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Petition again seeks to reduce Holley Board of Education

By Tom Rivers, Editor Posted 18 March 2014 at 12:00 am

Photo by Tom Rivers – The Holley Board of Education met on Monday evening. A petition seeks to reduce the size of the board from seven to five members. Pictured, from clockwise at lower left: school attorney Jeff Martin, BOE member Jack Welch, district clerk Connie Nenni, BOE President Brenda Swanger and BOE member Sal DeLuca.

HOLLEY – For the third straight school election, Holley voters will be asked to vote on a referendum about the size of the Board of Education.

Two years ago, voters approved shrinking the board size from nine to five members, a process that would have been phased in over three years. The measure barely passed in May 2012 in 395-to-392 vote.

Last year a new petition sought to stop the reduction at seven members, not going all the way down to five. Residents approved that referendum with a 350-to-257 vote last May.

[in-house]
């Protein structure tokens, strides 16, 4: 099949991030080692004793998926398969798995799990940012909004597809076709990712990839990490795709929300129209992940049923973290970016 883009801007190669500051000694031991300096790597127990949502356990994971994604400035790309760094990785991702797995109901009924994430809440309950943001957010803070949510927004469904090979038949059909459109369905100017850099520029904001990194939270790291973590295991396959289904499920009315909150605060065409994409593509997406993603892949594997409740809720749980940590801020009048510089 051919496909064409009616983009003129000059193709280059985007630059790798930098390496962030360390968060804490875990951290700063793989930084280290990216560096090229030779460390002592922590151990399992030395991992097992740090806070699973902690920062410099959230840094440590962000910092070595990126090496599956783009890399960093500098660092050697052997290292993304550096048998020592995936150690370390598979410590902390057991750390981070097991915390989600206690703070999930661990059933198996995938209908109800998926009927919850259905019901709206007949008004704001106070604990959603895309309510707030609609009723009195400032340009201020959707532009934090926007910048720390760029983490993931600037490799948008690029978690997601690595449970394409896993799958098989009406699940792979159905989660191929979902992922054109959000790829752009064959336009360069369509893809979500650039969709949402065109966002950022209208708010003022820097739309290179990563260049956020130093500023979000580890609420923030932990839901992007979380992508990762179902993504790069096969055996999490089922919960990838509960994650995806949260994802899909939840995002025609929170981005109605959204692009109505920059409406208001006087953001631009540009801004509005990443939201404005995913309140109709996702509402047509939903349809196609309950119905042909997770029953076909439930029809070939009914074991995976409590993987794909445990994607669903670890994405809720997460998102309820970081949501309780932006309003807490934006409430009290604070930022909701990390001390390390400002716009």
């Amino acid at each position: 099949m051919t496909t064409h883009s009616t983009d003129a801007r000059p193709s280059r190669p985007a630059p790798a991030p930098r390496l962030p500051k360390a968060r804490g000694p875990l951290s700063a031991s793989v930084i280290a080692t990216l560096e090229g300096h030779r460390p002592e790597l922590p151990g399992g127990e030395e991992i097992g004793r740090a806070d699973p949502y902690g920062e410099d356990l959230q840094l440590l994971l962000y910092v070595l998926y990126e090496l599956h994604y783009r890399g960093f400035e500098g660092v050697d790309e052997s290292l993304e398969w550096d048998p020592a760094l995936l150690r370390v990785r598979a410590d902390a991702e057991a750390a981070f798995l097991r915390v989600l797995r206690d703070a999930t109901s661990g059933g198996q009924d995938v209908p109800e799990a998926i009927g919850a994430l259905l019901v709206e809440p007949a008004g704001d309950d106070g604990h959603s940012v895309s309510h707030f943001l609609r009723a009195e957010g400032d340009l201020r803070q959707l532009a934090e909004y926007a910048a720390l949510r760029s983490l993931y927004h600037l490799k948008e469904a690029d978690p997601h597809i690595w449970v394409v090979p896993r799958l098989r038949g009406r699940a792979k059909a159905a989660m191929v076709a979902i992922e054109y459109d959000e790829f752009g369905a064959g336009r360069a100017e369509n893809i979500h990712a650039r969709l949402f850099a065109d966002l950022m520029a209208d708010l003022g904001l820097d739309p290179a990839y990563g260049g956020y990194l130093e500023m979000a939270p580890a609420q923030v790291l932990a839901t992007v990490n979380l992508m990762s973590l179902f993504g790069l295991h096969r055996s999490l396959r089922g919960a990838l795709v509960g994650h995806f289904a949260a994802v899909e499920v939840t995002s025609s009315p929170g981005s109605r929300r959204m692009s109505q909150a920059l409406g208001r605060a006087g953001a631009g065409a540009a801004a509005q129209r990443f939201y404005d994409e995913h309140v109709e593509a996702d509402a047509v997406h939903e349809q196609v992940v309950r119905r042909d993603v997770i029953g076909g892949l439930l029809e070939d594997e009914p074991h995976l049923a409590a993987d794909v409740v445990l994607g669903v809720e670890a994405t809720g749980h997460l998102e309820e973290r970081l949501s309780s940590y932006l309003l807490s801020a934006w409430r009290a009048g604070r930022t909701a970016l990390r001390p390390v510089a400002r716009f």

Board member Jack Welch pushed the petition two years ago to reduce the board to five members. He again circulated a petition to shrink the board to five members. The petition had enough signatures and was filed by the deadline for the May 20 election, said Jeff Martin, the school district attorney.

“I just hope when this one is done we’re done for a while,” Brenda Swanger, the Board of Education president, said during Monday’s board meeting when the petition was accepted for the May 20 ballot. “We’re looking foolish in the community.”

Welch has noted many other similar-size schools, such as Kendall, function with five BOE members.

The BOE members are volunteers, and supporters of a bigger school board say more members bring more viewpoints and representation from the community.

Kellie Spychalski, a BOE member, said she didn’t like how Welch sought support for the petition by using what appeared to be district letterhead, which may have given residents the impression the district was behind the push for a board reduction.

“I’m very disappointed in the way this was brought to the board,” she said.

Spychalski also said last year’s vote showed strong support for keeping the board at seven members. But Welch said the vote two years ago actually had more yes votes, at 395, than the 350 who supported capping the board at seven members last May.

“This is just a continuation from two years ago,” Welch responded to Spychalski.